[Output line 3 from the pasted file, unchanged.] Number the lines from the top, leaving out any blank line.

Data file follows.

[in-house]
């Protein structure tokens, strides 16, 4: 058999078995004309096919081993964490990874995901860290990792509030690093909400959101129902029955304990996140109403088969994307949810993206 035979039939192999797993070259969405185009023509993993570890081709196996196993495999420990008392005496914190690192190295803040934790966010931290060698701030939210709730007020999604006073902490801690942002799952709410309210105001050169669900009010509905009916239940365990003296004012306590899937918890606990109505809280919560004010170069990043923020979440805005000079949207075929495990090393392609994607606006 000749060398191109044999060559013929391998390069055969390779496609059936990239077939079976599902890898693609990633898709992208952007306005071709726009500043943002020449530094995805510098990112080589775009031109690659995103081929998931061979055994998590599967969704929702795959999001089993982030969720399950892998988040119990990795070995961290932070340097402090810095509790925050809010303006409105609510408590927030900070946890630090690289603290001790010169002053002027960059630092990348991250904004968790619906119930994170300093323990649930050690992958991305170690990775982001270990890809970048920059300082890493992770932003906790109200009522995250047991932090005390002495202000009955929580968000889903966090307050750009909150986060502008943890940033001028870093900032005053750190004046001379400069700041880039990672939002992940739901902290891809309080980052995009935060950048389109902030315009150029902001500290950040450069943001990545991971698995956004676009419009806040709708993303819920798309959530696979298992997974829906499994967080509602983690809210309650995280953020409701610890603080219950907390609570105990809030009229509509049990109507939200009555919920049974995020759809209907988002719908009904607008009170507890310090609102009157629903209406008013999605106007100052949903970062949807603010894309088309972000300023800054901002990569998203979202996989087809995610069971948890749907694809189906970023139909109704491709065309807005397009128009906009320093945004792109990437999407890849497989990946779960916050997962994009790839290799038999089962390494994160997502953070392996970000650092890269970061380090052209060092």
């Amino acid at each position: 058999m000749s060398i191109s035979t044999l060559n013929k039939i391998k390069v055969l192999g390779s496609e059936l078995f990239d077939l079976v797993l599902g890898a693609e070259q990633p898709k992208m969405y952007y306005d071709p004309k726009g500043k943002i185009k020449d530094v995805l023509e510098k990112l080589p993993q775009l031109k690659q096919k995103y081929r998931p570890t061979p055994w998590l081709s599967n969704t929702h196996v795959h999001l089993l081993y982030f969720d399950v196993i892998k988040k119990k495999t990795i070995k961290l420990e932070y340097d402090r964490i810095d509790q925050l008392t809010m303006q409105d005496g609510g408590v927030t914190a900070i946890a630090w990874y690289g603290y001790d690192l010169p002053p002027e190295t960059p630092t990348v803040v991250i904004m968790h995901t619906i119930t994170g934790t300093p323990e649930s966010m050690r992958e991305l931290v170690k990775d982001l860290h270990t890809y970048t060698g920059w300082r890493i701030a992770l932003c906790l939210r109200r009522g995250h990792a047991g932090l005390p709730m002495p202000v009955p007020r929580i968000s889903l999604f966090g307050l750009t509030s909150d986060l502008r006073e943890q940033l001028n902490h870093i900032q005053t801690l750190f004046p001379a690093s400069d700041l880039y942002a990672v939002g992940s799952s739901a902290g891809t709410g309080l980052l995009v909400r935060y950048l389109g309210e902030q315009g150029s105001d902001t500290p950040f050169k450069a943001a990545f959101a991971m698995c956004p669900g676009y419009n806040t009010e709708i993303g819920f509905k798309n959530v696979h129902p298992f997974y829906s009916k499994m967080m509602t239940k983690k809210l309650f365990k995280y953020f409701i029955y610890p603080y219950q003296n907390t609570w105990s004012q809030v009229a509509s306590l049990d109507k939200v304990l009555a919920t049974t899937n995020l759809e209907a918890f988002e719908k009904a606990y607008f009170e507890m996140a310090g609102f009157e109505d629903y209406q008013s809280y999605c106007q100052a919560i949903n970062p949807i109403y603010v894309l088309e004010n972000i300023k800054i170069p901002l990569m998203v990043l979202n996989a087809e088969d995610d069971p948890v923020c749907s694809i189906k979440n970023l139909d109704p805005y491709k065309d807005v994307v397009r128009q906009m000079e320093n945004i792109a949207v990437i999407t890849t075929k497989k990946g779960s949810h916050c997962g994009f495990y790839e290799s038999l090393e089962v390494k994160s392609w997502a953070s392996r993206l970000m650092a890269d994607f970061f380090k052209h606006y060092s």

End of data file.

């Amino acid at each position: 058999m000749s060398i191109s035979t044999l060559n013929k039939i391998k390069v055969l192999g390779s496609e059936l078995f990239d077939l079976v797993l599902g890898a693609e070259q990633p898709k992208m969405y952007y306005d071709p004309k726009g500043k943002i185009k020449d530094v995805l023509e510098k990112l080589p993993q775009l031109k690659q096919k995103y081929r998931p570890t061979p055994w998590l081709s599967n969704t929702h196996v795959h999001l089993l081993y982030f969720d399950v196993i892998k988040k119990k495999t990795i070995k961290l420990e932070y340097d402090r964490i810095d509790q925050l008392t809010m303006q409105d005496g609510g408590v927030t914190a900070i946890a630090w990874y690289g603290y001790d690192l010169p002053p002027e190295t960059p630092t990348v803040v991250i904004m968790h995901t619906i119930t994170g934790t300093p323990e649930s966010m050690r992958e991305l931290v170690k990775d982001l860290h270990t890809y970048t060698g920059w300082r890493i701030a992770l932003c906790l939210r109200r009522g995250h990792a047991g932090l005390p709730m002495p202000v009955p007020r929580i968000s889903l999604f966090g307050l750009t509030s909150d986060l502008r006073e943890q940033l001028n902490h870093i900032q005053t801690l750190f004046p001379a690093s400069d700041l880039y942002a990672v939002g992940s799952s739901a902290g891809t709410g309080l980052l995009v909400r935060y950048l389109g309210e902030q315009g150029s105001d902001t500290p950040f050169k450069a943001a990545f959101a991971m698995c956004p669900g676009y419009n806040t009010e709708i993303g819920f509905k798309n959530v696979h129902p298992f997974y829906s009916k499994m967080m509602t239940k983690k809210l309650f365990k995280y953020f409701i029955y610890p603080y219950q003296n907390t609570w105990s004012q809030v009229a509509s306590l049990d109507k939200v304990l009555a919920t049974t899937n995020l759809e209907a918890f988002e719908k009904a606990y607008f009170e507890m996140a310090g609102f009157e109505d629903y209406q008013s809280y999605c106007q100052a919560i949903n970062p949807i109403y603010v894309l088309e004010n972000i300023k800054i170069p901002l990569m998203v990043l979202n996989a087809e088969d995610d069971p948890v923020c749907s694809i189906k979440n970023l139909d109704p805005y491709k065309d807005v994307v397009r128009q906009m000079e320093n945004i792109a949207v990437i999407t890849t075929k497989k990946g779960s949810h916050c997962g994009f495990y790839e290799s038999l090393e089962v390494k994160s392609w997502a953070s392996r993206l970000m650092a890269d994607f970061f380090k052209h606006y060092s």